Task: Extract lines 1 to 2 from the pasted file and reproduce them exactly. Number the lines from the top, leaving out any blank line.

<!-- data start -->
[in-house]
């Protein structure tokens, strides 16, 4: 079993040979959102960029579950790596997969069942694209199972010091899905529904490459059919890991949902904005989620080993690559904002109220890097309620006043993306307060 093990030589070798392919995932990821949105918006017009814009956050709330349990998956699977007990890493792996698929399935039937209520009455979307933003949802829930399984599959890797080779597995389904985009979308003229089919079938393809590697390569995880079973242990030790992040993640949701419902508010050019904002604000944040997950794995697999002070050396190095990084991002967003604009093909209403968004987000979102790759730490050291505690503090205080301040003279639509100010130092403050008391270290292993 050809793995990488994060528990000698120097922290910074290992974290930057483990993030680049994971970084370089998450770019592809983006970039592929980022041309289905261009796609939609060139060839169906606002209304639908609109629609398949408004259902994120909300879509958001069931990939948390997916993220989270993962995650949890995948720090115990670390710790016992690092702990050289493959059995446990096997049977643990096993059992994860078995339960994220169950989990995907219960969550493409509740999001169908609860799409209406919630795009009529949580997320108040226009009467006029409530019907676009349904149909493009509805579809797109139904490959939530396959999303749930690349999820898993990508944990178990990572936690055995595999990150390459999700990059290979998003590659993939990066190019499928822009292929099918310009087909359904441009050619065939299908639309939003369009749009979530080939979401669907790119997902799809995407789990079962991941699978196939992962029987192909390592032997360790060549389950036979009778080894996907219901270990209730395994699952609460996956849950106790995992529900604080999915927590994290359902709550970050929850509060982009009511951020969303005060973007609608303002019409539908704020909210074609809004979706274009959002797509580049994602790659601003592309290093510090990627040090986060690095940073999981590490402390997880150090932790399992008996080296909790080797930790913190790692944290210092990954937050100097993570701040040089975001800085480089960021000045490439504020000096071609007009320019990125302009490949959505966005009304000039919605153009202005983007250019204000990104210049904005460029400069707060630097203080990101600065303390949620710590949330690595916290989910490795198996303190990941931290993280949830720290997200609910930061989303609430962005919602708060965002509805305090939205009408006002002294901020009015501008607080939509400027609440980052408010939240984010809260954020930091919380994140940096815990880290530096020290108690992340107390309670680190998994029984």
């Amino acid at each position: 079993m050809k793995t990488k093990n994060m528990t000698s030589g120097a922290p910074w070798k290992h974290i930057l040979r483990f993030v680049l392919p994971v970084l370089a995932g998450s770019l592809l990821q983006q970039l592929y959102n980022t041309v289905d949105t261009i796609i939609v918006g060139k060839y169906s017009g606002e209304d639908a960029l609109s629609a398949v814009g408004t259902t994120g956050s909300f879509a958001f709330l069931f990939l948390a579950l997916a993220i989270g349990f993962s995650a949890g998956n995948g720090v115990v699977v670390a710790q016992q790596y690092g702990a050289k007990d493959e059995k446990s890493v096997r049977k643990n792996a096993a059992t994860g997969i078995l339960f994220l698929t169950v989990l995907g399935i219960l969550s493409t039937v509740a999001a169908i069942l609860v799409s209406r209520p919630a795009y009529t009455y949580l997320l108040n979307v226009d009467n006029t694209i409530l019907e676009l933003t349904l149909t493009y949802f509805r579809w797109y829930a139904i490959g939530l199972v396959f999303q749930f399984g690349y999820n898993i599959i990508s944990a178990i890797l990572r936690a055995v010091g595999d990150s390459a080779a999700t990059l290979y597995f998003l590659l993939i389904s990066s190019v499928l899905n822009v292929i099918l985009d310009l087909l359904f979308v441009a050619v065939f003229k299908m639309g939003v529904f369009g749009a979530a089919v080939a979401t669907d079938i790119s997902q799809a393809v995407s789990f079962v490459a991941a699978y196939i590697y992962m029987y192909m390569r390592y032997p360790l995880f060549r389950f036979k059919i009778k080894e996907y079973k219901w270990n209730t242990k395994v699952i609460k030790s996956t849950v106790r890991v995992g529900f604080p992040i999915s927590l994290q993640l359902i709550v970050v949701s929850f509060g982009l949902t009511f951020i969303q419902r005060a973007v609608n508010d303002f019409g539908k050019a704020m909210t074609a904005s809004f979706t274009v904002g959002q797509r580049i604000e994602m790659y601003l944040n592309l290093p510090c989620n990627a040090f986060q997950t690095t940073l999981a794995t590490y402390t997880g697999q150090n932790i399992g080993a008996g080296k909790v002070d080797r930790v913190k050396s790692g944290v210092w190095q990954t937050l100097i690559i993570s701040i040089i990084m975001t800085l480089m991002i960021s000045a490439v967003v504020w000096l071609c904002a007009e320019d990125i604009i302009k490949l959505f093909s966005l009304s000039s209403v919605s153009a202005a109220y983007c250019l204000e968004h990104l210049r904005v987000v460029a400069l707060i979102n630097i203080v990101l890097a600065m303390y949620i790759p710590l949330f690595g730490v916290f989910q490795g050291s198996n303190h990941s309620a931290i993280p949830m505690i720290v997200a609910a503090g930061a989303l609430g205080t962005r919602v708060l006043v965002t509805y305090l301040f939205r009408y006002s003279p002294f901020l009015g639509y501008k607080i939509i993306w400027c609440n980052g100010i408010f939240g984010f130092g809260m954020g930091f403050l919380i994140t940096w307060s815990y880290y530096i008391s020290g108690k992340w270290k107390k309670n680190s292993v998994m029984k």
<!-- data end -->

[in-house]
């Protein structure tokens, strides 16, 4: 079993040979959102960029579950790596997969069942694209199972010091899905529904490459059919890991949902904005989620080993690559904002109220890097309620006043993306307060 093990030589070798392919995932990821949105918006017009814009956050709330349990998956699977007990890493792996698929399935039937209520009455979307933003949802829930399984599959890797080779597995389904985009979308003229089919079938393809590697390569995880079973242990030790992040993640949701419902508010050019904002604000944040997950794995697999002070050396190095990084991002967003604009093909209403968004987000979102790759730490050291505690503090205080301040003279639509100010130092403050008391270290292993 050809793995990488994060528990000698120097922290910074290992974290930057483990993030680049994971970084370089998450770019592809983006970039592929980022041309289905261009796609939609060139060839169906606002209304639908609109629609398949408004259902994120909300879509958001069931990939948390997916993220989270993962995650949890995948720090115990670390710790016992690092702990050289493959059995446990096997049977643990096993059992994860078995339960994220169950989990995907219960969550493409509740999001169908609860799409209406919630795009009529949580997320108040226009009467006029409530019907676009349904149909493009509805579809797109139904490959939530396959999303749930690349999820898993990508944990178990990572936690055995595999990150390459999700990059290979998003590659993939990066190019499928822009292929099918310009087909359904441009050619065939299908639309939003369009749009979530080939979401669907790119997902799809995407789990079962991941699978196939992962029987192909390592032997360790060549389950036979009778080894996907219901270990209730395994699952609460996956849950106790995992529900604080999915927590994290359902709550970050929850509060982009009511951020969303005060973007609608303002019409539908704020909210074609809004979706274009959002797509580049994602790659601003592309290093510090990627040090986060690095940073999981590490402390997880150090932790399992008996080296909790080797930790913190790692944290210092990954937050100097993570701040040089975001800085480089960021000045490439504020000096071609007009320019990125302009490949959505966005009304000039919605153009202005983007250019204000990104210049904005460029400069707060630097203080990101600065303390949620710590949330690595916290989910490795198996303190990941931290993280949830720290997200609910930061989303609430962005919602708060965002509805305090939205009408006002002294901020009015501008607080939509400027609440980052408010939240984010809260954020930091919380994140940096815990880290530096020290108690992340107390309670680190998994029984």